Orlando Police officers direct family members away from a fatal shooting at Pulse Orlando nightclub in Orlando, Florida, Sunday, June 12, 2016. Shooter Omar Mateen pledged allegiance to ISIS in one of his three calls to 911 before carrying out the attack, and ISIS’s Al Bayan radio station called him one of its “soldiers of the Caliphate”. “We do have suggestions that that individual may have leanings towards that, that particular ideology”.
Authorities were looking into whether the shooter acted alone, according to Danny Banks, an agent with the Florida Department of Law Enforcement. “The complexity of trying to navigate our laws and Constitution while trying to maintain optimal security is a really hard challenge”.
Mina said he later made the hard decision to burst into the club after Mateen made comments in telephone calls about “bomb vests, about explosives”.
According to Tampa FBI Assistant Special Agent-in-Charge Ronald Hopper, the FBI had investigated Mateen twice: In 2013, after he “made inflammatory comments to coworkers alleging possible terrorist ties” and in 2014 when the agency evaluated his possible ties to US suicide bomber Moner Mohammad Abusalha.
Comey said there are “strong indications of radicalization by this killer and of inspiration by foreign terrorist organization” in the case.
“I thank you for the outpouring of support we’ve received throughout New Zealand from old friends and new friends”.
The slaughter triggered worldwide shock and outrage, but has also raised questions about USA counter-terror strategy and gun laws.
US Ambassador to New Zealand Mark Gilbert also spoke at the vigil. “All we can say is you are not on your own right now”.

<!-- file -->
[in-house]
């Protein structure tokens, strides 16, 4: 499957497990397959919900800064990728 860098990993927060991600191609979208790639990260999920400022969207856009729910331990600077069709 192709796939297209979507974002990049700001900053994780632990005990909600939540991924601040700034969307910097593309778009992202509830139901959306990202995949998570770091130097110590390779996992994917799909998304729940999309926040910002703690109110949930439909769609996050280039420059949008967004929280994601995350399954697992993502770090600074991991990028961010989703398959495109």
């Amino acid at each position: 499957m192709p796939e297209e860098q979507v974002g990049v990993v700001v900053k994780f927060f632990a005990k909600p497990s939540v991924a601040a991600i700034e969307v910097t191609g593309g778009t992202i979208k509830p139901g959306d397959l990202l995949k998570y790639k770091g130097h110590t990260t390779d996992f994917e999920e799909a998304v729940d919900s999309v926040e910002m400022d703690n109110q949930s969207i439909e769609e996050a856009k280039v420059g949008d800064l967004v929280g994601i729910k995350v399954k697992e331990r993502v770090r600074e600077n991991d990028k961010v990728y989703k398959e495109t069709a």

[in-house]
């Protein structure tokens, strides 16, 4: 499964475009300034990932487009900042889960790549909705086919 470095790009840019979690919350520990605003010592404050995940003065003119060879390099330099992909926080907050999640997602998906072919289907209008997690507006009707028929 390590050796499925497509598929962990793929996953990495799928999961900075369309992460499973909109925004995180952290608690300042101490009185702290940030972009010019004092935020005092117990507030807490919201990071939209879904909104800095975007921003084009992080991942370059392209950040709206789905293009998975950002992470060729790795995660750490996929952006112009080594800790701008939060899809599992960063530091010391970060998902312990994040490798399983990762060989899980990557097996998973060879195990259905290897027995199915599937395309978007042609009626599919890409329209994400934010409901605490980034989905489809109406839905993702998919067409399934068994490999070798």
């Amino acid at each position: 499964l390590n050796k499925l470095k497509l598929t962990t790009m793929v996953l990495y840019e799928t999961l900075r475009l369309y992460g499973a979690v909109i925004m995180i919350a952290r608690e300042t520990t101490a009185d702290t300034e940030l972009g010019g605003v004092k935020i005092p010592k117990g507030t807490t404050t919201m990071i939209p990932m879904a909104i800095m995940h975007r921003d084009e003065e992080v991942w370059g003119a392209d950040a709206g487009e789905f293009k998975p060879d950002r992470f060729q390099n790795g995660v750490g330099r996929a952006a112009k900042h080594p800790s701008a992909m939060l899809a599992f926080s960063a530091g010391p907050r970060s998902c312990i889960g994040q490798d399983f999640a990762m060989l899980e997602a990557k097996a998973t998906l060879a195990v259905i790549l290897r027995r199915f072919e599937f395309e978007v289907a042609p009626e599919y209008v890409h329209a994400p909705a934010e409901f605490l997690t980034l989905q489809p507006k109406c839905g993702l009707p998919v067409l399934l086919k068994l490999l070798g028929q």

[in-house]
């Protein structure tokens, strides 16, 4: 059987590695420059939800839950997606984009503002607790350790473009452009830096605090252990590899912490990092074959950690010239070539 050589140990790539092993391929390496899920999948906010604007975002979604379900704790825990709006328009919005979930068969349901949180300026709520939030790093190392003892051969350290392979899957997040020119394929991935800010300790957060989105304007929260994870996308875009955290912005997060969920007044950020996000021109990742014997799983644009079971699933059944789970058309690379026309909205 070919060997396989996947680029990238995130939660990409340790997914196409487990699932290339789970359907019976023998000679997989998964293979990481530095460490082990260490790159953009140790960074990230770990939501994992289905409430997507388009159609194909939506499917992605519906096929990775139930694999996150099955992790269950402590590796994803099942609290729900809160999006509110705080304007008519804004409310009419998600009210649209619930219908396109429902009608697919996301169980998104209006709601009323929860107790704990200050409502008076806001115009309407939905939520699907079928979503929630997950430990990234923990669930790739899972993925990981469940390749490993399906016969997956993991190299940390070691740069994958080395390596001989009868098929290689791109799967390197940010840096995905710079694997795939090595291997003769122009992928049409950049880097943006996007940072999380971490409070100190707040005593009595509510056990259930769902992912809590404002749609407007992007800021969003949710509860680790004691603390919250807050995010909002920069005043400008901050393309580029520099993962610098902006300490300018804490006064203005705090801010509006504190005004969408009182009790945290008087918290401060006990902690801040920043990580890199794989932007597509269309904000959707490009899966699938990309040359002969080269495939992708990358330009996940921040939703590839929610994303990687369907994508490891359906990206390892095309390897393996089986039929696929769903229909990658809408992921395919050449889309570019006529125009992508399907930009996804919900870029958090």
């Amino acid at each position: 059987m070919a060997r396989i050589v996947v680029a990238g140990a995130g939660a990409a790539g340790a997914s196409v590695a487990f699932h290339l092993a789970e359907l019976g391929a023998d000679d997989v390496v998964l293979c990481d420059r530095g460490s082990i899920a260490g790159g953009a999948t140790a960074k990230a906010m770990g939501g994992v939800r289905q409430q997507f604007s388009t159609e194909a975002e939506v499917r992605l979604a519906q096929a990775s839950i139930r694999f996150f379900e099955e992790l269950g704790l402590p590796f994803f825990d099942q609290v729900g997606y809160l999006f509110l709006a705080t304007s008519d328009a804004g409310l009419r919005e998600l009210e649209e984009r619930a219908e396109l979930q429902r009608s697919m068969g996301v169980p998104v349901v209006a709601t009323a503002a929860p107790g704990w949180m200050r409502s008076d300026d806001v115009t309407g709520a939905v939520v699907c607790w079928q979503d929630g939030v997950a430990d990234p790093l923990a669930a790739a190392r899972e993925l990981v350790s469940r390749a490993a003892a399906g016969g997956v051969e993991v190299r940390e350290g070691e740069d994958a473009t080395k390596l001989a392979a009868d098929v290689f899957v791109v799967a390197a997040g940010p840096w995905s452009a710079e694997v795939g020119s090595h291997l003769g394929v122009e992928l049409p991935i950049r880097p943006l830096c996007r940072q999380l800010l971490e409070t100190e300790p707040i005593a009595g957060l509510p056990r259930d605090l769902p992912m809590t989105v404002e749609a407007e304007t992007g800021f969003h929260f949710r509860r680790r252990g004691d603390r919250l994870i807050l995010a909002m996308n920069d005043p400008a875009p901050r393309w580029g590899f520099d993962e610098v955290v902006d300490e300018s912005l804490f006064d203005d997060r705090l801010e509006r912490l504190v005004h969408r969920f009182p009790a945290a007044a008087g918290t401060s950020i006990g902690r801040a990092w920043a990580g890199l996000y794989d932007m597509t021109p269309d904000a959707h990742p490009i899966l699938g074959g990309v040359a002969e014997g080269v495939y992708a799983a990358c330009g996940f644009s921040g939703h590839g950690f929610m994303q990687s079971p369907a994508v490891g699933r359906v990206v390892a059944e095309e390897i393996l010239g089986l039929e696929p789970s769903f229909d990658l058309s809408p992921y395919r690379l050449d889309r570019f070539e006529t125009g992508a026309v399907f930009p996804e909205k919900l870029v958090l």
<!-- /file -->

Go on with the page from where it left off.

The latest media reports also said IS has claimed responsibility for the nightclub attack.
Seddique Mateen, who public records indicate is the father of Omar Mateen, had an occasional television show on a USA -based Afghan satellite channel for about three years, and has continued to post political commentaries on his Facebook page as recently as Sunday.
In an interview with CNN’s Drew Griffin, the imam at the Fort Pierce Islamic Center, Dr. Syed Shafeeq Rahman, says Mateen was playful and more social when young, but recently kept to himself.
Khatab said Seddique Mateen’s political views were largely anti-Pakistan.
Workers removed the bodies four at a time on stretchers and loaded them into white vans. Revelers had been celebrating Gay Pride month across Orlando for almost two weeks.
“I didn’t raise him that way”, Seddique Mateen said. “They showed professionalism and extraordinary bravery that saved lives”, he said. He also urged “collective actions to end such attacks”.
So far, it remained unknown if Mateen was motivated by the terror group the Islamic State (IS), though US media reports said he called 911 before the shooting to swear allegiance to IS.
The IS has said it was behind the attack, but the extent of its involvement is not clear.
Thirty-nine of the dead were killed at the club, and the others died at hospitals, the mayor said. “If not, then that would definitely be a problem”.
Police later added more names to the list. Tamerlan Tsarnaev came to the attention of the Federal Bureau of Investigation before the attack, but that case was also closed and the information wasn’t shared with local authorities, King said. “But then, a few months after we were married, I saw his instability and I saw that he was bipolar and he would get mad out of nowhere”.
Author and research fellow at Universiti Kebangsaan Malaysia (UKM) Faisal Tehrani was disappointed with netizens’ comments, saying it reflects that more Muslims are embracing extremism and rigidity, which is “scary”. “The FBI doesn’t have the personnel to keep tabs on everybody”.
On Monday morning, officials emphasized that there was no immediate threat to the public.